One of the first things they taught us in journalism school was that in our lives as professional reporters, we were going to be spun around to the point of dizziness, on a minute-by-minute, day-by-day basis by people trying desperately to control the message, and that we always had to be wise to the motivations behind whatever information a source might be feeding us at any given moment.
The trick, as I quickly found out once I left college and entered the real world of journalism, is to know when you’re NOT being spun — to not have your guard up so much that you completely whiff when someone is feeding you something that is completely on the mark and reliable. Sometimes, the information coming from the sources, no matter how suspicious or implausible it may sound, is the actual truth — or at least someone’s honest-to-goodness perception of it.
I’m going to make a judgement call tonight that what was emanating from the Dodgers clubhouse about Clayton Kershaw, from both the former National League Cy Young Award winner himself and his manager, Don Mattingly, was completely legit. Because in both cases, it came with an acknowledgement that Kershaw hadn’t been himself in his two previous starts, and at least in the case of Kershaw, that acknowledgement was a first.
And in both cases, it came with a heartfelt belief that after giving up a second home run to Reds right fielder Jay Bruce to begin the fourth inning — the first two homers Kershaw has given up to a left-handed hitter ALL YEAR — Kershaw suddenly seemed to find himself and, in the words of Mattingly, he “righted the ship.”
The numbers sort of back that up — emphasis on sort of.
Kershaw bounced back from Bruce’s second homer to retire 12 of the next 15 batters before handing the game off to the Dodgers bullpen, which eventually coughed up the game to stick the Dodgers (83-59) with their first four-game losing streak since they dropped their first eight games in the month of May.
If you were watching the first three innings tonight, you could be forgiven for thinking Kershaw looked completely discombobulated. He was doing all kinds of un-Kershaw-like things, starting with that first home run by Bruce and including walking opposing pitcher Homer Bailey with one out in the third after getting ahead 0-2, and then immediately giving up a single to Shin-Soo Choo and hitting Chris Heisey after getting ahead of both of them 0-2, and he would’ve given up a two-run single to Joey Votto after getting ahead of him 0-2 if first baseman Adrian Gonzalez wouldn’t have been positioned EXACTLY where Votto’s frozen-rope line drive was hit. There also was a questionable balk thrown in — Kershaw was still questioning it after the game — when he tried to pick Bailey off first with virtually the exact move he had used to pick Choo off in the first inning.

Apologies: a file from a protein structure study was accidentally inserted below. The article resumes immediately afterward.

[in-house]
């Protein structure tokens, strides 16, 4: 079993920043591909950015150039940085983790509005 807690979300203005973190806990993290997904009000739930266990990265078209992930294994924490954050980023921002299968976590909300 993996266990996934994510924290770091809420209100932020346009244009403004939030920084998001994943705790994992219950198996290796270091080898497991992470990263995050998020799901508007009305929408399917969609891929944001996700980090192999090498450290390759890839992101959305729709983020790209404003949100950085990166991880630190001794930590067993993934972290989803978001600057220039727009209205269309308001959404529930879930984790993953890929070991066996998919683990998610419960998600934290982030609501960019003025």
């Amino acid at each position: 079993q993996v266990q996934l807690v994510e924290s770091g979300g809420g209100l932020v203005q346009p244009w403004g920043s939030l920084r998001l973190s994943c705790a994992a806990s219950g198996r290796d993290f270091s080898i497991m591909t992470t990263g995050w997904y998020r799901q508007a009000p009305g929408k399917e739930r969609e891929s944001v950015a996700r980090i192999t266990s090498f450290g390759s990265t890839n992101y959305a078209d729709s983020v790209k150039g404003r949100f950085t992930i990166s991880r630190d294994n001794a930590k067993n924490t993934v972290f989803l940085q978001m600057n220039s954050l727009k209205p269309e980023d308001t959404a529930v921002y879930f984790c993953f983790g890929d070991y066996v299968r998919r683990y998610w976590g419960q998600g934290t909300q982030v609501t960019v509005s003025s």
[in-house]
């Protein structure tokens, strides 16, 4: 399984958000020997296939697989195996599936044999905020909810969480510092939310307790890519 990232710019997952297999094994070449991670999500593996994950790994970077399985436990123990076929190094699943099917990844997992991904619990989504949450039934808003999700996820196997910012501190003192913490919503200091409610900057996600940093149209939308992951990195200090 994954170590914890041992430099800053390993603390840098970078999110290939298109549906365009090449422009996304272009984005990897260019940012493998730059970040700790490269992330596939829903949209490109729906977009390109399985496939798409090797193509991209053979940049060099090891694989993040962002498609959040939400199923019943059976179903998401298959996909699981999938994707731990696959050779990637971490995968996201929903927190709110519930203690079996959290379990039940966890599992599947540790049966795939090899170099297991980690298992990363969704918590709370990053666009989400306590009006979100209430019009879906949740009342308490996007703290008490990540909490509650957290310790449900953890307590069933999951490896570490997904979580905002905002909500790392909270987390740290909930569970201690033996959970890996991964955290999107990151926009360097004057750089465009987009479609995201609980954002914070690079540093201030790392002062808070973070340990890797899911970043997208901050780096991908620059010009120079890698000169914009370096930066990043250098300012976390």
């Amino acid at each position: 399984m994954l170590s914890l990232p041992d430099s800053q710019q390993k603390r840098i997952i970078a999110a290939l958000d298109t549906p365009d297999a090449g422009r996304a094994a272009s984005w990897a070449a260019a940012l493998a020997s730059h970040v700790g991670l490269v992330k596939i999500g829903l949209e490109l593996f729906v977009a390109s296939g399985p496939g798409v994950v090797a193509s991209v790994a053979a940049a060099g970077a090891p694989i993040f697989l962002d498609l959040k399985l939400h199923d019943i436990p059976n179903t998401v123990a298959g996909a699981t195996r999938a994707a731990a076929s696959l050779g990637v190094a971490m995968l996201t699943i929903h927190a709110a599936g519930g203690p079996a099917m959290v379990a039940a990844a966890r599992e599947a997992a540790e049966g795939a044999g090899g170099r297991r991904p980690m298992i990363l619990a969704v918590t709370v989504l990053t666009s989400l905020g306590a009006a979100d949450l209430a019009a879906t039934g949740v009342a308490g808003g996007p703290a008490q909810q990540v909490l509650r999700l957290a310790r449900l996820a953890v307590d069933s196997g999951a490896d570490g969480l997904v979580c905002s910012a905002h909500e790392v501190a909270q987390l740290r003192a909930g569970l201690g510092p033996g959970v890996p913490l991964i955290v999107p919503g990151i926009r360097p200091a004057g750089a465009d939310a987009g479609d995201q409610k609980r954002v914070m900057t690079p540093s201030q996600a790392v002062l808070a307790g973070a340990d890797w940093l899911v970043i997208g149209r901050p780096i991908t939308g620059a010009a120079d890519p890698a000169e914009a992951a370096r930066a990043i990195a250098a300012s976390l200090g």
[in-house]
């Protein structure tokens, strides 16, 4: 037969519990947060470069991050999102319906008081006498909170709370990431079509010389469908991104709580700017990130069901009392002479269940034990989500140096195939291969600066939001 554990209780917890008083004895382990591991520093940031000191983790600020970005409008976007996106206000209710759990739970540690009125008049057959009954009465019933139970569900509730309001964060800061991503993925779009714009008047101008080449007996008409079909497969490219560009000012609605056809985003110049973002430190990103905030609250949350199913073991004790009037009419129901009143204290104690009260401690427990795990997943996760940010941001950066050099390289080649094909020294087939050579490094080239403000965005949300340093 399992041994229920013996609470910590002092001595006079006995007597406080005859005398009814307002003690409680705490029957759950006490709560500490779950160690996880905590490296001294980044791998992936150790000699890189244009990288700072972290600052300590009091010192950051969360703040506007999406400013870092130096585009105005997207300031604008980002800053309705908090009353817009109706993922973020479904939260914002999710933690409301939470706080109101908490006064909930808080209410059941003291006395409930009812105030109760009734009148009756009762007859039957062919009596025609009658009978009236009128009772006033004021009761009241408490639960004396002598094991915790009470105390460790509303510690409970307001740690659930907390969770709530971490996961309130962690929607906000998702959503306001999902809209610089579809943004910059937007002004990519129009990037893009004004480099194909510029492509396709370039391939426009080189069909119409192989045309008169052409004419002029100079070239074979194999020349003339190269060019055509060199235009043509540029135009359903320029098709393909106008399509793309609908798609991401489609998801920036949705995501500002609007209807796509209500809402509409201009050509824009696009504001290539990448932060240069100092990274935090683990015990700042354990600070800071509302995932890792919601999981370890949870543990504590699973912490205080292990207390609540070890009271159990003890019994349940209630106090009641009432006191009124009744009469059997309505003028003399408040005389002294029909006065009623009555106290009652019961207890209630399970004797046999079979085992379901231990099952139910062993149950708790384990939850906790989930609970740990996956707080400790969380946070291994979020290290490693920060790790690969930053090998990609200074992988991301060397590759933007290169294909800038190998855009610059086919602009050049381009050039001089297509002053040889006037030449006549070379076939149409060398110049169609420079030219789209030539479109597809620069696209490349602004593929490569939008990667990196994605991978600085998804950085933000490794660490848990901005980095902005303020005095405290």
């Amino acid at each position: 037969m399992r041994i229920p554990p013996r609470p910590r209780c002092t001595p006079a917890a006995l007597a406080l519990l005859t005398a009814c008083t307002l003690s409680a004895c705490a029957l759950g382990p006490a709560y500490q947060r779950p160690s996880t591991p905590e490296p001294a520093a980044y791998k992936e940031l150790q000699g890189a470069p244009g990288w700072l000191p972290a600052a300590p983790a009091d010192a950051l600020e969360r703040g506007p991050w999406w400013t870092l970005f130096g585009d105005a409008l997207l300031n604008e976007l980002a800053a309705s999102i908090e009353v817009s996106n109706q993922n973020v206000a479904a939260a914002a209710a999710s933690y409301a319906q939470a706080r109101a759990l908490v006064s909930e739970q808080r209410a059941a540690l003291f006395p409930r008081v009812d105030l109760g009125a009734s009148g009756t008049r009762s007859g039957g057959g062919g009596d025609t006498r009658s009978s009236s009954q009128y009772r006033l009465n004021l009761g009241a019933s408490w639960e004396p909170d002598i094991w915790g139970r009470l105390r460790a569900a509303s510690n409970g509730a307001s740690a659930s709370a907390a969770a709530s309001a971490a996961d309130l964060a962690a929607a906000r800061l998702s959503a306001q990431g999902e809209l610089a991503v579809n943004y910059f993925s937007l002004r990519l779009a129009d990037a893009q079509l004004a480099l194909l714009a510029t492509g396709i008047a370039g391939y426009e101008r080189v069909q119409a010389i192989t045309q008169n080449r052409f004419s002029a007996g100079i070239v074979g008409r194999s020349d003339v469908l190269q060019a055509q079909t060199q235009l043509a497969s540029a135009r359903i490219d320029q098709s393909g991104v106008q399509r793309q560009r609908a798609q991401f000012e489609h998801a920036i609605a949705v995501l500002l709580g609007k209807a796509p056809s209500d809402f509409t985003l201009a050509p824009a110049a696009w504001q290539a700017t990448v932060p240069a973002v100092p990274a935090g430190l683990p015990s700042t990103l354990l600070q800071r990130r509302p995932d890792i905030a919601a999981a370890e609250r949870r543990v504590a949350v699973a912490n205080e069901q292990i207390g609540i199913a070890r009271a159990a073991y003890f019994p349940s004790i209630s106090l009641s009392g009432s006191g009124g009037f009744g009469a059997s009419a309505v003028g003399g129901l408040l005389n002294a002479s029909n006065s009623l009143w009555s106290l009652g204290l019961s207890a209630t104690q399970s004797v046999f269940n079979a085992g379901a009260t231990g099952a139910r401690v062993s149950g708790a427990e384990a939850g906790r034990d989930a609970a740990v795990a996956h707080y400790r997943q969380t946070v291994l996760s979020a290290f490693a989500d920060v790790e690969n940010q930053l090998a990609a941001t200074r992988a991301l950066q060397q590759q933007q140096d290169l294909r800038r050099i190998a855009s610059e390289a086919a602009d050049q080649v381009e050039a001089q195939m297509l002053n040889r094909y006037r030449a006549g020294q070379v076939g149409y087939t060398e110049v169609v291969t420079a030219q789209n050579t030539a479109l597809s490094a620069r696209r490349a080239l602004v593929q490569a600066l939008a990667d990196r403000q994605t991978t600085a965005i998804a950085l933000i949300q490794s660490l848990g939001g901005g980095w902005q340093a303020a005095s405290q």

Kershaw then got out of that jam by getting Brandon Phillips to ground out, only to give up Bruce’s second homer to start the fourth.
From there, though, Kershaw began to look like himself. And himself is exactly what the Dodgers need him to be going forward. Oh sure, there is plenty of time. They playoffs are still more than three weeks away. But depending on how Mattingly lines up the rotation for the playoffs, Kershaw wouldn’t have had that much time to right himself if he hadn’t done so tonight.
The real test, of course, will be whether he can carry it into his next start, and the three remaining regular-season starts after that.
Here’s my best guess at what lies ahead for Kershaw leading up to the playoffs: he’ll start on Friday night against the Giants and then on Sept. 18 at Arizona. After that, it gets tricky for Mattingly, because the Dodgers are off on Sept. 23, and then there are THREE off-days between the end of the regular season and the start of the N.L. Division Series on Oct. 3. Kershaw probably would go on Sept. 24 in San Francisco and then make one final, abbreviated start (think three innings) on the final weekend. He could either make that abbreviated start on short rest on Sept. 28 against Colorado or make it on Sept. 29 against the Rockies and then start the playoff opener on short rest — or, if Mattingly decides to keep everything the way it is, he could start Zack Greinke in the opener and Kershaw in Game 2. But honestly, I can’t see that happening, even if Greinke is arguably the better pitcher right now.
Anyway, to summarize, I’m buying Mattingly’s and Kershaw’s assessments of Kershaw’s final four innings tonight — for now. But I’m doing so with a cautious eye. Granted, Kershaw has set a ridiculously high bar for himself, so that even after a performance like this one when he gives up two runs on four hits over seven innings, we are all poking around trying to figure out what’s wrong with him, even wondering if it might be something physical — although I think we can at least lay that notion to rest.
But I’m anxious to see what Kershaw delivers on Friday night. If it’s a continuation of the way he finished up tonight, we can all breathe a sigh of relief. If it isn’t, well, the Dodgers may have a problem, without a lot of time for fixing it.